Celebrating careers in law enforcement
Praise and recognition echoed through the Rutherford County Sheriff’s Office on Thursday as fellow law enforcement officers, friends and family joined Det. Ronnie Bailey and Cpl. Lee Allen during a luncheon to honor the two officers’ recent retirements.
“I worked closely with both Ronnie and Lee when I first came to the Sheriff’s Office in 2001,” said Sheriff Chris Francis. “I shared an office with Lee and he always had a big smile on his face and was always so dedicated. I also worked as an investigator with Ronnie on many crime scenes and he is just a great old-school detective.”
A native of Ellenboro, Bailey began his career with the Sheriff’s Office as a road patrolman and was sworn in on Jan. 18, 1995.
Before becoming a detective, he spent four years in the Marine Corps and then started working for the Department of Corrections in 1994.
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“I think I had really developed an interest for law enforcement while I was in the Marine Corps,” Bailey said. “One of the most challenging parts of the job I’ve found is working homicides. Very few of us are prepared for those.”
Bailey has served as a detective with the Sheriff’s Office for 12 years, during which time he has worked at least 30 homicides.
Francis said during the large number of homicides in 2004 and 2005, Bailey carried an important role and was the lead investigator in many of the cases.
“When something bad happens we’re the ones that people call, and Ronnie has worked so many serious crimes here in Rutherford County. He has so much knowledge of how to work the crimes and also of how to get the dynamics of each of those serious crimes,” Francis said. “Ronnie is the type of person that you want working that serious case if it was your family member involved. He’s the type of person who will always come out and who is very dedicated.”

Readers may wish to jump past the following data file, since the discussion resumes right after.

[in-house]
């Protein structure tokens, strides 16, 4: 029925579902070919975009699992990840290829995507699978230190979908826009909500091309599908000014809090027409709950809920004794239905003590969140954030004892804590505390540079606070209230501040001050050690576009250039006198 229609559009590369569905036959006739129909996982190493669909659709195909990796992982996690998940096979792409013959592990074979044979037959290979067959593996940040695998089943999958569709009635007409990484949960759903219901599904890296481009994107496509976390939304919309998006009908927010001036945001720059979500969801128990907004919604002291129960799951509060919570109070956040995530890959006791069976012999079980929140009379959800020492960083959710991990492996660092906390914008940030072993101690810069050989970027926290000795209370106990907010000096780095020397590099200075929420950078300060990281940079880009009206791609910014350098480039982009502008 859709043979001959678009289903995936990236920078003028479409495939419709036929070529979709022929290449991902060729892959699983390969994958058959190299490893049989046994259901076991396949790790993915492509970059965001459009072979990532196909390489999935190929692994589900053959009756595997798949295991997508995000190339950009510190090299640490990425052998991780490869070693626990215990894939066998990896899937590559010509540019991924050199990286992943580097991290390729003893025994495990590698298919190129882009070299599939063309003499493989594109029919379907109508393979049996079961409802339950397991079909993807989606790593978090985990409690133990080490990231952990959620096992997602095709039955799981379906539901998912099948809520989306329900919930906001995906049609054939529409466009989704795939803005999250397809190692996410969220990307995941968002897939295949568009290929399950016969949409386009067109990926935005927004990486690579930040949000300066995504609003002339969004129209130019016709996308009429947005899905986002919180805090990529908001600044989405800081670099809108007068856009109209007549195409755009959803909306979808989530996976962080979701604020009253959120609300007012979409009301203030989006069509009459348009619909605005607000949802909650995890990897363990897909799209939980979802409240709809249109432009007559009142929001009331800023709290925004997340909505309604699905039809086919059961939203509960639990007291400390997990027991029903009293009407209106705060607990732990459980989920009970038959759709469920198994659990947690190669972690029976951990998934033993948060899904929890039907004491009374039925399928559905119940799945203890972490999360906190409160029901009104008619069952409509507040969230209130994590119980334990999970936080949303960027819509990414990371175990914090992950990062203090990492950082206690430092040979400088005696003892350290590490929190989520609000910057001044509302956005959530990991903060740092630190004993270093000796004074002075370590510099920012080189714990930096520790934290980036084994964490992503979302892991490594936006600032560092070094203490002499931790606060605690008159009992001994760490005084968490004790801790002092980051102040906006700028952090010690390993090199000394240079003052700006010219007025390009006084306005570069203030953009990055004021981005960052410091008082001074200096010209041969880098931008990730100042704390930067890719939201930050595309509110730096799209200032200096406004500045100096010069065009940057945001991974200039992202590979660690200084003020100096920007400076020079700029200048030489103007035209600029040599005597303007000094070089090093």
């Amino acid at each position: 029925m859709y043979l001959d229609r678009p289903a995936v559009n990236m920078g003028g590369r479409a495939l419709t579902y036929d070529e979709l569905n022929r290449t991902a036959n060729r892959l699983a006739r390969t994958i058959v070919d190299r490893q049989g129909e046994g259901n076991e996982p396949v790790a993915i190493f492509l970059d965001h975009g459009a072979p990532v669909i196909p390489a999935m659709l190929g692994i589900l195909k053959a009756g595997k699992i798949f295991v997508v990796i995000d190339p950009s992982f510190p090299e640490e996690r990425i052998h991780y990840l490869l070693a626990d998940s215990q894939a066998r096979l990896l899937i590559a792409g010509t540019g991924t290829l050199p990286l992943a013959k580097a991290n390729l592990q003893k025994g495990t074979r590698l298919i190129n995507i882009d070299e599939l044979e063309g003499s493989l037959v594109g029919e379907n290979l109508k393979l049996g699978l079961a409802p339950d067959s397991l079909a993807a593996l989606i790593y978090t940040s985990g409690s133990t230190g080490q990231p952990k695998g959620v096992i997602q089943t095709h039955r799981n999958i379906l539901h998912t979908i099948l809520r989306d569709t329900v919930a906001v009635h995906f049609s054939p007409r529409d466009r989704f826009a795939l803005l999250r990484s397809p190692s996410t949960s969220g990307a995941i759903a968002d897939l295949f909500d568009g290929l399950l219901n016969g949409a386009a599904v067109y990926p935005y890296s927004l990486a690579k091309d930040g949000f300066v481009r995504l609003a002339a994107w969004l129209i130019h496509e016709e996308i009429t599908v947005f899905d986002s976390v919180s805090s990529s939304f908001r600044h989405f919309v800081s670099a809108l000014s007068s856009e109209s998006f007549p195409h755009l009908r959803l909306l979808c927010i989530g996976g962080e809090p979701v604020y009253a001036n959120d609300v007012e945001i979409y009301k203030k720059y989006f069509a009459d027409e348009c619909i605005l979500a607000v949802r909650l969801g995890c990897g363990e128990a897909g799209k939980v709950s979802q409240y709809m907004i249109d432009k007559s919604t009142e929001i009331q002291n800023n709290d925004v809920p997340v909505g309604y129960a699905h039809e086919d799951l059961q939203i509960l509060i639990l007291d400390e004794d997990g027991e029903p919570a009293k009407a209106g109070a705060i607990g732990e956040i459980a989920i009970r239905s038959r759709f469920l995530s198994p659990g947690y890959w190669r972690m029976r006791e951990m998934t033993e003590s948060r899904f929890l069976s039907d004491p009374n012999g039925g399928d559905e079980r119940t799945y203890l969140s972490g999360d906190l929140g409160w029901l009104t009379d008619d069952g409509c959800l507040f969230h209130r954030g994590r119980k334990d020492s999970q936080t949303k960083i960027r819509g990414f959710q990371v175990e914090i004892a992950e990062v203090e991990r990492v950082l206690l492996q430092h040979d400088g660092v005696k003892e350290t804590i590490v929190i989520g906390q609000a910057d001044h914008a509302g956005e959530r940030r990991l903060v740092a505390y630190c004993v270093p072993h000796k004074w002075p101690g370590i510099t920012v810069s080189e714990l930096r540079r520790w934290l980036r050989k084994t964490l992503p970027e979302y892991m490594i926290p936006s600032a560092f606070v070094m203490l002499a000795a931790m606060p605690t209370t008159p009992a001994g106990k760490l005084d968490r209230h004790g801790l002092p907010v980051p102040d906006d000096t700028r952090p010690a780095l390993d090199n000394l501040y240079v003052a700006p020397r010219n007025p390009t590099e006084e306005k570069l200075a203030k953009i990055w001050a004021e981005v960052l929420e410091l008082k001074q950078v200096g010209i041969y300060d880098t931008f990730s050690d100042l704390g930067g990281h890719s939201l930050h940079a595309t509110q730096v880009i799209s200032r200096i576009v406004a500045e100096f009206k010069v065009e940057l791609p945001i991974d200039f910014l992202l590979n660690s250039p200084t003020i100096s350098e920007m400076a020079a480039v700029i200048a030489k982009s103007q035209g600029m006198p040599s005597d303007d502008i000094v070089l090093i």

But not all aspects of law enforcement are as challenging or as serious for Bailey. There are several parts of being a detective that he has enjoyed and skills he has learned.
“Sometimes with this job you have to hunt for your rewards, and in some way I like to think I’m making a difference and helping out people down the line,” he said. “I’ve also become a better listener, having had to interrogate a lot of people. Sometimes people tell the truth through lies and being able to analyze their answers is a very important skill to develop.”
In all, Bailey has spent 26 active years in law enforcement.
“Ronnie will certainly be missed because of his experience and dedication,” Francis said. “He’s always been a very go-to type of person, having worked many all-nighters at the Sheriff’s Office.”
Since retiring, Bailey is looking forward to trying his hand at a variety of other vocations.
“Law enforcement has been an enjoyable, challenging time,” he said. “I will most definitely miss the people — I’ve made and had some really good friends here.”
Fellow officer Allen, who also resides in Ellenboro, began his career with the Sheriff’s Office as a detention officer in Sept. 1996 and was sworn in as a deputy on June 15, 1999.
Two years later, Allen was promoted to Corporal and also held the position of D.A.R.E. officer.
“It’s hard for me as a sheriff to go anywhere in the county and be around young people and not have someone ask me about Lee,” Francis said. “Him being the D.A.R.E. officer for almost every school in the county for nearly a decade, he’s touched a lot of lives. And as many of those young people get older, they continue to ask about Lee and have fond memories of how he treated everyone with respect and cared for them.”
Francis said it was not uncommon to see Allen spending his lunch break to study a Bible school lesson that he planned to teach at church later that same evening. Allen was known for being a community police-oriented officer who really cared about members of the community.
“He was always working with kids and the youth group at his church,” Francis said. “He’s very passionate about helping young people and leading them in the right direction.”
In addition, Allen has served his community as part of the Sheriff’s Office Honor Guard and as an alderman on the Ellenboro Town Council, a seat he is seeking re-election for this November.
“He will be missed not only by law enforcement officers, but also by a lot of teachers and administrators from the Rutherford County Schools System,” Francis said. “Being a D.A.R.E. officer was not just a job for him, it was his passion. He lives his life just the way he teaches and he’s a role model for the children in the county.”